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How to use a pressure washer to wash a car without damaging it

If you’re one of the rare people that actually enjoys spending hours washing their car by hand, then all the power to you. If, on the other hand, the idea of attacking all that grime armed with just a bucket, brush, hose, and sponge, is less than enticing, you might want to think about investing in a pressure washer.

Cleaning your car with a pressure washer saves you so much time and effort when compared to handwashing it, and although you have to spend a bit of money at first, over time, the pressure washer will pay for itself when you compare it to the price of taking it to the car wash.

There is a bit more to cleaning your car with a pressure washer than just pointing it in the general direction and squeezing the trigger, and in this article, we will explain exactly how to use a pressure washer to wash a car, the best type of pressure washer to do so, the right accessories to use, and also how to avoid some common mistakes. With our help, your car will soon be looking as shiny as this one-

Why you should consider pressure washing your car

There are many benefits to cleaning your car with a pressure washer. The main one is, of course, the amount of time it saves you, but there are other things to consider too. Pressure washers can great for shifting stuck on mud and bird poo, and for blasting your alloy wheels back to a sparkling brilliance, and when used with accessories such as a foam lance, they can really get your car looking fantastic in very little time.

It may surprise you to know that pressure washers are actually much more efficient than any type of hose, no matter if it is a wall-mounted one, expandable hose, or even if it has one of the best spray guns attached.. This is due to the PSI (pounds per square inch) helping to shift dirt with much less water needed.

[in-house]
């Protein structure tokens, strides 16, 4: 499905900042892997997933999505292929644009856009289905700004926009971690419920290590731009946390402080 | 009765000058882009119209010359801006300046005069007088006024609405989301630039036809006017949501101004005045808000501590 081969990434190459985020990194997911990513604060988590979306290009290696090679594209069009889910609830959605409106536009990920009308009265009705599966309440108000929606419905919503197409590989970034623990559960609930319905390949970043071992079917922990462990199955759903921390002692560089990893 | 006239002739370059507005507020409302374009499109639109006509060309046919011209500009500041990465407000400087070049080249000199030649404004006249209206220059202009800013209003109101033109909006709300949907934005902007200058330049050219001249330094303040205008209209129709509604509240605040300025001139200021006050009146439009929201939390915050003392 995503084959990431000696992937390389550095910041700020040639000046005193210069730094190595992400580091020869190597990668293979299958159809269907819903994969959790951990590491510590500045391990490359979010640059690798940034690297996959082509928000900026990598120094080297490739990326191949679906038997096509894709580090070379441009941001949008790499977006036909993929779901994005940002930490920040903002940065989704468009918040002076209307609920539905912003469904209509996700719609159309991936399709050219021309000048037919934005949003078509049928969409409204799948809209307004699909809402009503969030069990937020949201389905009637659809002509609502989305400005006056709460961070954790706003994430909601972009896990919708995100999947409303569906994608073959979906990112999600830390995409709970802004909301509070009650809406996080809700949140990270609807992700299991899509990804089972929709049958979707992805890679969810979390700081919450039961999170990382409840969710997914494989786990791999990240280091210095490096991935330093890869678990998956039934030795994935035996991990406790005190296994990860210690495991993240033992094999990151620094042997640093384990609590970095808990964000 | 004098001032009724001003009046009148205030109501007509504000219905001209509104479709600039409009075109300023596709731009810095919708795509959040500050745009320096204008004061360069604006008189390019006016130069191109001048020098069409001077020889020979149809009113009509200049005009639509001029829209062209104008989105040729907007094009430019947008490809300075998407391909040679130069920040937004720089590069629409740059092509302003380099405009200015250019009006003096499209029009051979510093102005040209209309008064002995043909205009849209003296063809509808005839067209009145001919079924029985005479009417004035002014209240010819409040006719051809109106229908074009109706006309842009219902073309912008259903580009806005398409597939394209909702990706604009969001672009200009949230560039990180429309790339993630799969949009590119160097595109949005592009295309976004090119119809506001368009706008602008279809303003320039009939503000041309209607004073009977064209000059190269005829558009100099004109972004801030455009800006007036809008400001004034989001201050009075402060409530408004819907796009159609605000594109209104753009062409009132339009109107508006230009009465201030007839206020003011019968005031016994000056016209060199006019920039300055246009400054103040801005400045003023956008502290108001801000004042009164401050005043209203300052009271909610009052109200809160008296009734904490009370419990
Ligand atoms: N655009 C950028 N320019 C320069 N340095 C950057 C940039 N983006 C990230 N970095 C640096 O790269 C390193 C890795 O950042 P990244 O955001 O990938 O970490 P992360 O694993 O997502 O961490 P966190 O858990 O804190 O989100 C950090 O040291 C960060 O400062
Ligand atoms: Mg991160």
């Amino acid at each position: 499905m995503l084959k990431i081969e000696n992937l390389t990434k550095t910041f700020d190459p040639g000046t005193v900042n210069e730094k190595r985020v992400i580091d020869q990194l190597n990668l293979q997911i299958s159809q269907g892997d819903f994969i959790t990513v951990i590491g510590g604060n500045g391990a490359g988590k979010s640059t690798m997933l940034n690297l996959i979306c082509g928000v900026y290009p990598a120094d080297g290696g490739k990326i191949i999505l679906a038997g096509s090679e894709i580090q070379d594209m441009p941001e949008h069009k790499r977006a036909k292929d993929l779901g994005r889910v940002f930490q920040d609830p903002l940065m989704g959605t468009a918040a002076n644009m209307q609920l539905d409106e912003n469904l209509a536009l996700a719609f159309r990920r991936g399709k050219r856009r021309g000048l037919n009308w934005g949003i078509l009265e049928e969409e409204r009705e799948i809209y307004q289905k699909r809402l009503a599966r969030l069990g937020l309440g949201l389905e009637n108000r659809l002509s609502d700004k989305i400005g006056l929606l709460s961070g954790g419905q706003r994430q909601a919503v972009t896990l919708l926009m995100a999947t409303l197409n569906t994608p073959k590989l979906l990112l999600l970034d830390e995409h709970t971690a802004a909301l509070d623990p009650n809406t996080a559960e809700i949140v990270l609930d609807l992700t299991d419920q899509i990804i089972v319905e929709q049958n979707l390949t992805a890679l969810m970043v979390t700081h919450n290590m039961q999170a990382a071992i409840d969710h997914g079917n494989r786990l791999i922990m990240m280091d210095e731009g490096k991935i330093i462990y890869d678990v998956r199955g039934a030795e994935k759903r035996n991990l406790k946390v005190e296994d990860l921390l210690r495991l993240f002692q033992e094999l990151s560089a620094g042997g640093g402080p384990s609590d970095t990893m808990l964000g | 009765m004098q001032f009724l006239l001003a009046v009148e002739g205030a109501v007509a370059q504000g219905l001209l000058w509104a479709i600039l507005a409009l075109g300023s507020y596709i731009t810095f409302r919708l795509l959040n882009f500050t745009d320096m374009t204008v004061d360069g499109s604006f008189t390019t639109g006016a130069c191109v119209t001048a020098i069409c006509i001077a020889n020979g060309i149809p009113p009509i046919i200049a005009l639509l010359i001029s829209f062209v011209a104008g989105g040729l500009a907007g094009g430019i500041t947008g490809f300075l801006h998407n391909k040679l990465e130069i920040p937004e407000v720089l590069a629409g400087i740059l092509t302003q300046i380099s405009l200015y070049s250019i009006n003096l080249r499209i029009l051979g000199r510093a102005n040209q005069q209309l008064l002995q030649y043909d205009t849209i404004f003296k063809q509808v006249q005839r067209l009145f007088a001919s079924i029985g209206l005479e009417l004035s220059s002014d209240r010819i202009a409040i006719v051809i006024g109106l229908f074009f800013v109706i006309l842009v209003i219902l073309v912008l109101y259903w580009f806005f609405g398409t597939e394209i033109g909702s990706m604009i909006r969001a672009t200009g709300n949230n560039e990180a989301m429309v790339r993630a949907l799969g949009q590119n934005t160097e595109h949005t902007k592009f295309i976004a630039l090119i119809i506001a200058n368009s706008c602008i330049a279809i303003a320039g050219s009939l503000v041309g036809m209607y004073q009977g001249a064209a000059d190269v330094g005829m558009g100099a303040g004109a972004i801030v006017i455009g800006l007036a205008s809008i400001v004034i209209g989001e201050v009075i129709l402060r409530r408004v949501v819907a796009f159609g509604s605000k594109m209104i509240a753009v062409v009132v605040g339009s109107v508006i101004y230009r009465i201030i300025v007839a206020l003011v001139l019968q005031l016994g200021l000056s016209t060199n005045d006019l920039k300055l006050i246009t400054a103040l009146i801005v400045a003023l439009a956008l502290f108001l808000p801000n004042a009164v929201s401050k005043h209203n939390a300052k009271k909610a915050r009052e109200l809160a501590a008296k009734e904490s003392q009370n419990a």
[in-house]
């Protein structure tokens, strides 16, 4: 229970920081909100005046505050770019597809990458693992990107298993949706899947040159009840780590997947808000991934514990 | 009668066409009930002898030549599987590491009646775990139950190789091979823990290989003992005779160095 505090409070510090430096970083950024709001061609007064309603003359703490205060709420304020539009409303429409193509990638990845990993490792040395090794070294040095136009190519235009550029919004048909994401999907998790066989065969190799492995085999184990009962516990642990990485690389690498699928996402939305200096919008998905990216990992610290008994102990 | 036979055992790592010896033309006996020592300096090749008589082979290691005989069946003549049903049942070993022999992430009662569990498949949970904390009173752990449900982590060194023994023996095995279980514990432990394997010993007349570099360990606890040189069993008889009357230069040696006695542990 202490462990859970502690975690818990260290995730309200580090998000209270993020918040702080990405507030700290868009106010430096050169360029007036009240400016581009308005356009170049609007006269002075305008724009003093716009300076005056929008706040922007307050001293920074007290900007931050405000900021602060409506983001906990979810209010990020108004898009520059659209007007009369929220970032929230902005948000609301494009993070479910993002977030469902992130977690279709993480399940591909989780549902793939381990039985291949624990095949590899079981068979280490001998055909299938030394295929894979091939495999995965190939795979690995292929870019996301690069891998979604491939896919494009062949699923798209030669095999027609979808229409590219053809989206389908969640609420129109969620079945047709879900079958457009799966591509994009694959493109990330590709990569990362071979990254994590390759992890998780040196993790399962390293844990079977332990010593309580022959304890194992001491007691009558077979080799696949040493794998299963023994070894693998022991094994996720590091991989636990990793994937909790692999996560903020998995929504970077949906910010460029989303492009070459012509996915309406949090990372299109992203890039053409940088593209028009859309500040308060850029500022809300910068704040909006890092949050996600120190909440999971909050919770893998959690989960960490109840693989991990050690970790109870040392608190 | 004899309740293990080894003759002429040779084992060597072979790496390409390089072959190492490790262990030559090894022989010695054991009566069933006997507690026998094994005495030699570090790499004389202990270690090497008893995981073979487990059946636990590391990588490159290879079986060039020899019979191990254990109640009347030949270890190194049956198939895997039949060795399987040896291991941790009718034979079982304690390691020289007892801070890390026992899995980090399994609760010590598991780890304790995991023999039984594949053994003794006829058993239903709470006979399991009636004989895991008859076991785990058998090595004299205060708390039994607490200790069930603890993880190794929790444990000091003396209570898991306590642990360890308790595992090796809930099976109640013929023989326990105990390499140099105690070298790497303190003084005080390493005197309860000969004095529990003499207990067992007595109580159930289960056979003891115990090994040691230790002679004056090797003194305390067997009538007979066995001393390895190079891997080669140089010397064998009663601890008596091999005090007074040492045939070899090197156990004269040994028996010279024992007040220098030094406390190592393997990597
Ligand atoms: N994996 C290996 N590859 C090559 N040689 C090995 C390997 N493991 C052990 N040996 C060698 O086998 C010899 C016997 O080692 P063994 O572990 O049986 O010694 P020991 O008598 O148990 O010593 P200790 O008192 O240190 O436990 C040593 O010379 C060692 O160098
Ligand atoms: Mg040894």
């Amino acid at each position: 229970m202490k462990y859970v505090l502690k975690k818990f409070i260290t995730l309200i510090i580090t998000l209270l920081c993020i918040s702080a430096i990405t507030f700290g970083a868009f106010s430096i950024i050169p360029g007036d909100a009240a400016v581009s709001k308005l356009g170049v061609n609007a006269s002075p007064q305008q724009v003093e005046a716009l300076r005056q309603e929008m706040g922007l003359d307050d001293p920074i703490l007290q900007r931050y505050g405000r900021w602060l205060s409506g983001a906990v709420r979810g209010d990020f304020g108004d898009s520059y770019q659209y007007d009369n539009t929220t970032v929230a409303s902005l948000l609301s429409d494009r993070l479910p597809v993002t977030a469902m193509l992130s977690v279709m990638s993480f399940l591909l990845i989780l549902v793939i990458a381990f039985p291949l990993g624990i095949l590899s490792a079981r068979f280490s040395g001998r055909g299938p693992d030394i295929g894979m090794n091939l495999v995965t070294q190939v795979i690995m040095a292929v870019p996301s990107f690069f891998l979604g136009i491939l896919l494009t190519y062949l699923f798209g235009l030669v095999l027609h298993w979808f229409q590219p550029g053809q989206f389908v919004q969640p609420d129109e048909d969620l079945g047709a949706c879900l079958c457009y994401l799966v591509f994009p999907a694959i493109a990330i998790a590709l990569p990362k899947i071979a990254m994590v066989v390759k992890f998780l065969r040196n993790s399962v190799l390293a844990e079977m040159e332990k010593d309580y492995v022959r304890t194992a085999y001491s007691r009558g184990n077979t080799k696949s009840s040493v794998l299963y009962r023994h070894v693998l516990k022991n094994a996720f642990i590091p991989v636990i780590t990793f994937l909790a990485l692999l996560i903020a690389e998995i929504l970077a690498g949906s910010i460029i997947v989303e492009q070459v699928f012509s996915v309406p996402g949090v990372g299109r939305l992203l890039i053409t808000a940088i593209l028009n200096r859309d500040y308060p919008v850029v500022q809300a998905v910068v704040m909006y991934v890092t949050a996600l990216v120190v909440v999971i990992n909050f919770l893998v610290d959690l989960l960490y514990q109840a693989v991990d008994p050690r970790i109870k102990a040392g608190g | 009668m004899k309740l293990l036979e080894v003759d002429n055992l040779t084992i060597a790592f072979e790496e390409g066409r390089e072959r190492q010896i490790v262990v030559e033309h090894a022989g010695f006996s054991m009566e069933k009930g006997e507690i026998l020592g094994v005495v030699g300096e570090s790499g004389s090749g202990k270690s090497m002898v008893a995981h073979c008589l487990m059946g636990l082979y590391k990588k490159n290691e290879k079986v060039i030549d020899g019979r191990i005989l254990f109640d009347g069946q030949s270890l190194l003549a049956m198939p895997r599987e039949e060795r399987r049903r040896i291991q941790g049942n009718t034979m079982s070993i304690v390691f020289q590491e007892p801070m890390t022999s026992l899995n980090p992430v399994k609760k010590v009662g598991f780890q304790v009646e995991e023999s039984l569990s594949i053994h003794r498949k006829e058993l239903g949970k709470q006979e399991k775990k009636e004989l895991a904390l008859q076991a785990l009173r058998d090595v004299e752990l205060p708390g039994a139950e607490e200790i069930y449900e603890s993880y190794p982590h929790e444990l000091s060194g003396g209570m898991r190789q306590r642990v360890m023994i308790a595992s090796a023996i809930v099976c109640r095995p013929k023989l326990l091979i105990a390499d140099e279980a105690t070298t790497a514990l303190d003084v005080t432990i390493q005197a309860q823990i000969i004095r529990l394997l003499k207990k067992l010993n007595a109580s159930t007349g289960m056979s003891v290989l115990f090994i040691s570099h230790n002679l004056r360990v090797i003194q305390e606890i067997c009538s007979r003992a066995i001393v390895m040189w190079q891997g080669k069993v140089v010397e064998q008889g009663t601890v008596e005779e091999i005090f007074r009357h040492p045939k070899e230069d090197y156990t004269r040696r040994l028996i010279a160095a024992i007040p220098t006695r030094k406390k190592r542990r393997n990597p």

Check out this video of someone cleaning a very dirty caravan with their pressure washer-

 

What type of pressure washer is the best for washing my car?

Your three choices for a pressure washer to clean your car with are petrol models, corded electric pressure washers, and cordless electric models. As with anything, they all have their pros and cons, and we’ll quickly highlight them here and give you our opinion on the best option.

Cordless pressure washers give you excellent mobility as they are very lightweight and there is no power cable connecting them to the mains. The problem with the vast majority of cordless pressure washers that are available at the moment is that they don’t produce anywhere near the power that the other two types do. This only really makes them a good choice for smaller cleaning jobs and less than ideal for cleaning a car or van.

The most powerful type you can buy are petrol pressure washers, and they too are quite mobile due to there being no cable. However, they are not as lightweight as cordless or even corded electric products, and to be honest, they can be a little too powerful, making it quite easy to accidentally damage your paint job if you aren’t really careful. That’s not to say you can’t use a petrol pressure washer to wash your car, it’s just that they aren’t the best choice of the three types.

I would say corded electric pressure washers are the best for cleaning cars. They have more than enough power to shift stubborn dirt, but the low-pressure settings on them are much safer for your car than the ones found on petrol machines, and they don’t need servicing often like petrol washers. You are limited in movement by the power cable, and you might need to get a good, waterproof extension lead, but in my opinion, they are your best option.

Which nozzle should you use?